LL4 – Files, Directories, Wildcards & Help

Required Reading

Review previous reading and LLs as necessary

The Linux Command Line by Shotts – 1.3, 1.4, 1.5


Assignment Submission Directions

As in the previous assignments, you will access the HVCC Acadnx environment and take periodic screenshots of your terminal as directed below  and paste the screenshots into a single LastnameFirstnameLL4 document, 1 screenshot per page with the proper heading and when done, save in a .pdf document (ex. for me I would submit LoobyJamesLL4.pdf). If you fail to follow this file naming convention your assignment will not be accepted.

Please use the Linux “clear” command where instructed.  If you fail to clear your screen where directed your assignment will not be accepted.

I expect that everyone will make mistakes from time to time and to this extent I do not need perfect, flawless, errorless screens for assignment submission – just correct your mistakes and ensure that the exercise goal is met with your screenshots.

Also, please resize/expand/enlarge your Terminal window but note that while the screenshot may not capture every command you have entered, it will demonstrate your present state and that is all that is necessary.

If you need assistance I am of course available but should you need remote assistance, please use Jing to document your difficulties as presented in LL2 and LL3 and please be sure to narrate (i.e. speak) during the Jing cast. If Jing is not working for you please include screenshots and good descriptive narrative as getting and providing help is also an educational endeavor.

Please note the above instructions will be standard for the rest of the course.


Intro ScreenShot

Open or launch your SSH application (e.g. Mac Terminal or Win PuTTy). Please resize your Terminal to make it larger to capture as much as possible but note you may not capture everything and this will be fine. If possible just take a screenshot/picture of your open terminal as if you include other items the text in the Terminal can be very small making it harder for me to see your commands. Paste this screenshot into your correctly named pdf document and label or title this screenshot “Intro Screenshot”.


Review and setup

First (as always) we need to both practice our commands from the last lab and confirm that everything is correct.  You should do this each lab or each time you login.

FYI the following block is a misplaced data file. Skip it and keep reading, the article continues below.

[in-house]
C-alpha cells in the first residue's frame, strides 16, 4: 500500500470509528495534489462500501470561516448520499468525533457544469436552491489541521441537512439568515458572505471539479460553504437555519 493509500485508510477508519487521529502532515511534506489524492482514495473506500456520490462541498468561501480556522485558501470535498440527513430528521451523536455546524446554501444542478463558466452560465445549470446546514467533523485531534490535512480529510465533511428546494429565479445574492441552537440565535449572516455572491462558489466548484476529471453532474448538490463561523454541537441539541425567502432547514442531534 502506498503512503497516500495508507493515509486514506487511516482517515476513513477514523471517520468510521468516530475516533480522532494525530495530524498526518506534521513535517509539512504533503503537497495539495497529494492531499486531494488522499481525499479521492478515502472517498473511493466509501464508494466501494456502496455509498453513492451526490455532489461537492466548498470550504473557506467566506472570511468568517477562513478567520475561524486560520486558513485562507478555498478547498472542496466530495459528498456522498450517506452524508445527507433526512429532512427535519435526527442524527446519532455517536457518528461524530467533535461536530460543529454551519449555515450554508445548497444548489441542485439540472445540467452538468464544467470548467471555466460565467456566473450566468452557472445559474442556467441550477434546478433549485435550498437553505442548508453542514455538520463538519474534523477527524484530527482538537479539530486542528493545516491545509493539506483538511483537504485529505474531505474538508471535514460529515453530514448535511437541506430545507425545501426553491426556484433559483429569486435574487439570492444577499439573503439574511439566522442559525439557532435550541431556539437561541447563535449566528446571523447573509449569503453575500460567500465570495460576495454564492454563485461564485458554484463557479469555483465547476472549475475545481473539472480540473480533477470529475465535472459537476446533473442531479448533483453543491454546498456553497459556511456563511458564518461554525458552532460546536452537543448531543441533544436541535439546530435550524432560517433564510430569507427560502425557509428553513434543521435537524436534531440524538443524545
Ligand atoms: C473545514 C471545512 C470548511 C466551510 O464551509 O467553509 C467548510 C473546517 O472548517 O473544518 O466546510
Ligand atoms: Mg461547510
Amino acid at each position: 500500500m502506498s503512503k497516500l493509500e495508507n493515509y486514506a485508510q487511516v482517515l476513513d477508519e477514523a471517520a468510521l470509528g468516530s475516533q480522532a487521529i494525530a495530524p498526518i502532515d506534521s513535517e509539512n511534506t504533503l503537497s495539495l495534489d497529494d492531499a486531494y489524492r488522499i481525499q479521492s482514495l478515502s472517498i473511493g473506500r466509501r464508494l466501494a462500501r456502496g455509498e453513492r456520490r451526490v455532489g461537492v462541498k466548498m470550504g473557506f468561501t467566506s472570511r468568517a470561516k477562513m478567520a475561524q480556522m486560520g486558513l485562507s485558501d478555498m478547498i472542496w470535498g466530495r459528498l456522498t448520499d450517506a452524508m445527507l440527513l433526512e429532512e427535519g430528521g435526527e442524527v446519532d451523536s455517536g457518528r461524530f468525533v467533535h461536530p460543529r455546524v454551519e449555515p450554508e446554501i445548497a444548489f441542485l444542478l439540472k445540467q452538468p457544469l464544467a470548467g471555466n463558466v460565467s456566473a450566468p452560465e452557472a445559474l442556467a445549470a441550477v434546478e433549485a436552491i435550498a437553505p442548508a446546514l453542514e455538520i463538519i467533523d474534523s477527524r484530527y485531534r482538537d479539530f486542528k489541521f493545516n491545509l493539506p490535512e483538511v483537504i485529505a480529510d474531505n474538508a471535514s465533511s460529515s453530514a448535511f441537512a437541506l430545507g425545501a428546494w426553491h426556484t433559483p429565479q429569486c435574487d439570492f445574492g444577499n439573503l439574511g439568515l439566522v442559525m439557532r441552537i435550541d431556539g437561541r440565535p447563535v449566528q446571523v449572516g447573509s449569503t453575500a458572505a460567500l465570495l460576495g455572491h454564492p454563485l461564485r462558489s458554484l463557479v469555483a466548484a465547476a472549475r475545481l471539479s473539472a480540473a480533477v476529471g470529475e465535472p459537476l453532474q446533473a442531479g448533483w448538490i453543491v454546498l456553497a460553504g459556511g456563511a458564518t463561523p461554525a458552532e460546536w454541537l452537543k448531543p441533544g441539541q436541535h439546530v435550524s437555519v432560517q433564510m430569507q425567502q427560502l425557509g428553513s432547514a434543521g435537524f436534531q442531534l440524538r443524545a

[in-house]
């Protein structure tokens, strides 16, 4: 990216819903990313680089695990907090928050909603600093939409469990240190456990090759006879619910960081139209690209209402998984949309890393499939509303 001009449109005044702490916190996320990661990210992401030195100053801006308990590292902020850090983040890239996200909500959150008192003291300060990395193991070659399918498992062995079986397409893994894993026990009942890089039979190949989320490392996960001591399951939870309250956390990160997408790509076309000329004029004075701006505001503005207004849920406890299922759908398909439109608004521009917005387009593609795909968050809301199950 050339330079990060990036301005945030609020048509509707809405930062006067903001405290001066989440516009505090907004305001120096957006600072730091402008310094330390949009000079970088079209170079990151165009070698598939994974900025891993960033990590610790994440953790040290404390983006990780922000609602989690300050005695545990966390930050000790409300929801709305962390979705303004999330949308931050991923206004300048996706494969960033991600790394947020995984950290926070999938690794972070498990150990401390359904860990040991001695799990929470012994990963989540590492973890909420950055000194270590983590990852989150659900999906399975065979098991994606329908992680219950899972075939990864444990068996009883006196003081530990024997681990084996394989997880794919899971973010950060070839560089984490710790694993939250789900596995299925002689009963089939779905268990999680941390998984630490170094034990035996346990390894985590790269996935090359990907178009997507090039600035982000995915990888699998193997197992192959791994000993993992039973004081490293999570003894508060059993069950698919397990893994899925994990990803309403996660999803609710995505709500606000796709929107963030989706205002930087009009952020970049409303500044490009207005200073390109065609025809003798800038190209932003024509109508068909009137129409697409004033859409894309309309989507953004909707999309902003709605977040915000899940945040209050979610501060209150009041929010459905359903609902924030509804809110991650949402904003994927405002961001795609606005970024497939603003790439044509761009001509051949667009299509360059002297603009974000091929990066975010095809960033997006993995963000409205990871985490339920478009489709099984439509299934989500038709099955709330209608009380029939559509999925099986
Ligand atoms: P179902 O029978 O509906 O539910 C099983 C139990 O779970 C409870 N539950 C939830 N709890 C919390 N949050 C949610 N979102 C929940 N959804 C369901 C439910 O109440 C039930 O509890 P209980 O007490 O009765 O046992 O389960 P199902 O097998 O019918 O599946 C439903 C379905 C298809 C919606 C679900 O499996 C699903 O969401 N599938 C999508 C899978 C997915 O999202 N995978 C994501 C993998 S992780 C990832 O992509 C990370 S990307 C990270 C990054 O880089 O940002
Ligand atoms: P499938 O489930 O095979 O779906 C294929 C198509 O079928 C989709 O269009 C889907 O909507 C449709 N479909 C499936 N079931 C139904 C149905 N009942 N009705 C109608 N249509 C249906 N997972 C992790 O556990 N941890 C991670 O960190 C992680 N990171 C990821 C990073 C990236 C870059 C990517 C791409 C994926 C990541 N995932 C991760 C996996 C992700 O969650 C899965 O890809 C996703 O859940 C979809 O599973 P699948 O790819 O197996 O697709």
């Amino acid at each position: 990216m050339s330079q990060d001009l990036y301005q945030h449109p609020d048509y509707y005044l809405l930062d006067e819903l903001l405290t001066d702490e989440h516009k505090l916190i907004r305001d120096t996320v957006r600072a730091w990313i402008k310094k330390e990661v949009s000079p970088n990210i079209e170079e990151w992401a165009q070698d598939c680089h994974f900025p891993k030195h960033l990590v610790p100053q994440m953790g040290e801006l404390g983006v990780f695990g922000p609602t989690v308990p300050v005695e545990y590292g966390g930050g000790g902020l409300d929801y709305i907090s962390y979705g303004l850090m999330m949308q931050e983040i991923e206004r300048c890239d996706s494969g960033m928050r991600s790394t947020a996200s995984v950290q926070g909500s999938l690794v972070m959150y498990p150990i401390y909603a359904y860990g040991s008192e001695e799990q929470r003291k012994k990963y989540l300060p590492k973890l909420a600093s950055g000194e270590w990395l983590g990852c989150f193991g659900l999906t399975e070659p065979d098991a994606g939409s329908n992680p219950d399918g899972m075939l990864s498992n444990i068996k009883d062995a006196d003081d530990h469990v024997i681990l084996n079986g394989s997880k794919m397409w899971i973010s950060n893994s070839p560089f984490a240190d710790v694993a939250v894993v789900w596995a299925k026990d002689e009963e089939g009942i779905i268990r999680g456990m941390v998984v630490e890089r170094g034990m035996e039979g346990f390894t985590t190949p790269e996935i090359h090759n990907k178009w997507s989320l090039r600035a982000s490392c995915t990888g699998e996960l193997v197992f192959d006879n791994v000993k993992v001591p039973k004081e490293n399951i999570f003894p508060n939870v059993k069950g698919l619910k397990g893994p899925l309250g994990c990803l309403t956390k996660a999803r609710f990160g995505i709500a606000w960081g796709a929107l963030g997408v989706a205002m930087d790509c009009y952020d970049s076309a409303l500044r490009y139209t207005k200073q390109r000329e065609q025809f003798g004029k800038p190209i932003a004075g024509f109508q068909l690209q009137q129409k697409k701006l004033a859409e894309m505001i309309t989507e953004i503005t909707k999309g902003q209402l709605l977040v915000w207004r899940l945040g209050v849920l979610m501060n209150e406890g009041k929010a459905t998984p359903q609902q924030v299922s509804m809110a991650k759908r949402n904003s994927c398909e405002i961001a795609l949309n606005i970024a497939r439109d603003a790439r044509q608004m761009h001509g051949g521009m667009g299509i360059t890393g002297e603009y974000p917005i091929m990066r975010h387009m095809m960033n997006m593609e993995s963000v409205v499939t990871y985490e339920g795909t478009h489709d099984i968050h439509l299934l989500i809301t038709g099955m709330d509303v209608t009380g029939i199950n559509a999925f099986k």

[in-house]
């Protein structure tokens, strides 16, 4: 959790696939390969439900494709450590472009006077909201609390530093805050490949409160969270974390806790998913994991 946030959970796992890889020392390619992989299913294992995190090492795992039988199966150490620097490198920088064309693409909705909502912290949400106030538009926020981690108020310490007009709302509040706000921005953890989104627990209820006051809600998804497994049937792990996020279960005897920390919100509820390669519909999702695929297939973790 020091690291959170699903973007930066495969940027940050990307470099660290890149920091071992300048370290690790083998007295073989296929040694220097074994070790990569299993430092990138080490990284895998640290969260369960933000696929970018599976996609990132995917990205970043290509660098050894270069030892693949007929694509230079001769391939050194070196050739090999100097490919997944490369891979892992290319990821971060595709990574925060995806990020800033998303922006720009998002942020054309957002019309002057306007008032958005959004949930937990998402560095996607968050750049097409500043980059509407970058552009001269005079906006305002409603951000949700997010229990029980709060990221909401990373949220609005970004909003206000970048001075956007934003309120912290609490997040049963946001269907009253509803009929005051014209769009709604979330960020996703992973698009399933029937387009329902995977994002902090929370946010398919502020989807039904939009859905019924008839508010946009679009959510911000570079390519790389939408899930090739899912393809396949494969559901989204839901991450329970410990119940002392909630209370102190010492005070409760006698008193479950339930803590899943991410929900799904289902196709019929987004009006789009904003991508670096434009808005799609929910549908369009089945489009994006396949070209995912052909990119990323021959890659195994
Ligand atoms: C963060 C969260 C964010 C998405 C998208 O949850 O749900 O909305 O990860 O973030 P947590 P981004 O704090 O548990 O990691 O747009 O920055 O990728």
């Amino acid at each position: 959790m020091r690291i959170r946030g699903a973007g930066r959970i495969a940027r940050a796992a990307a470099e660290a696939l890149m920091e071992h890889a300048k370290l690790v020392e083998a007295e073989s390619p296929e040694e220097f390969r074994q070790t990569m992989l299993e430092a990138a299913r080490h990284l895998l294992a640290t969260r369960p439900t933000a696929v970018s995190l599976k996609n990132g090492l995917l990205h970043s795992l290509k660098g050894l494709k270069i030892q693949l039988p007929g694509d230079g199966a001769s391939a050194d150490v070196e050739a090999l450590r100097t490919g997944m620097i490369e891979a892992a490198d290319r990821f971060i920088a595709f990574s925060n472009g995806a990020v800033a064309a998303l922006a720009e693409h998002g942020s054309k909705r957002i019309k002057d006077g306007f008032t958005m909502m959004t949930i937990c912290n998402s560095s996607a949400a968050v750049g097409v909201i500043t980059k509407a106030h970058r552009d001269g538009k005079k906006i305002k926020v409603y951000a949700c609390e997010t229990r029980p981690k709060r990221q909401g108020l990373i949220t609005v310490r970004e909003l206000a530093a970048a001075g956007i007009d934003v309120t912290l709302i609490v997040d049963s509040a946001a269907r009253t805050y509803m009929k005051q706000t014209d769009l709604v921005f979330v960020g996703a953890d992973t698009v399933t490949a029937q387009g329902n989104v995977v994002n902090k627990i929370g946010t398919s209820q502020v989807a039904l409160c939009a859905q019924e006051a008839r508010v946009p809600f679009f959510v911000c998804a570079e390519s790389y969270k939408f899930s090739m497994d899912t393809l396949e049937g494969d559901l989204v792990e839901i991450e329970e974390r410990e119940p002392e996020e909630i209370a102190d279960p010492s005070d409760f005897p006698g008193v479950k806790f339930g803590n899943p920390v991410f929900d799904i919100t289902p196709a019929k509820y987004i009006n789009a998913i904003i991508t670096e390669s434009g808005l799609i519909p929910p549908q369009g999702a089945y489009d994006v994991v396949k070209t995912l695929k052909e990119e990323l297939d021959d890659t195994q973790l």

Upon logging in, in your home directory, please perform a listing, a long listing and a complete listing showing all files.  If you cannot do this you need to read more and review LL3.  Now you should only have your ciss100 directory in your home directory. If there are other items, please remove them.

Next change directories to the ciss100 directory and perform a listing and a complete listing.  You should see your FirstnameLastname subdirectory.  I specify the complete listing here so that you see and understand the difference between the . directory and the .. directory.  If you do not understand this please review the reading.

Next change directories back to your home directory and then change directories directly to your ciss100/FirstnameLastname directory. For me this would be $ cd ciss100/JamesLooby.  Perform a ls in your FirstnameLastname subdirectory as this should be empty.  If it is not, please remove any files or directories and then change directories back to your home directory to begin the lab.


4.1 Copying Files

cp (copy)

cp file1 file2 is the command which makes a copy of the source file1 in the current working directory and calls it the destination file2 also located in the current working directory. Note we can copy to and from elsewhere by providing the correct path (i.e. directory path and we can even use the single . as introduced in a previous LL). cp can be used to back up files by providing a .bak extension in the destination file. Also for completeness, to firmly establish correct terminology, cp is a Linux command whereas  file1 and file2 are arguments as the Linux creators had no idea what filenames you will have and use in your system. The cp command requires a source file and destination.


4.2 vim Editor

First, we need to get a file to copy and we need to get acquainted with a basic text editor for future work so let’s get started with the vim editor using the following commands in the Terminal (of course this requires that you start the Terminal by connecting via SSH).  Please recall I will use the standard pound sign or hash tag for inline comments and it is not necessary to type these comments on the command line.  In your home directory enter the following: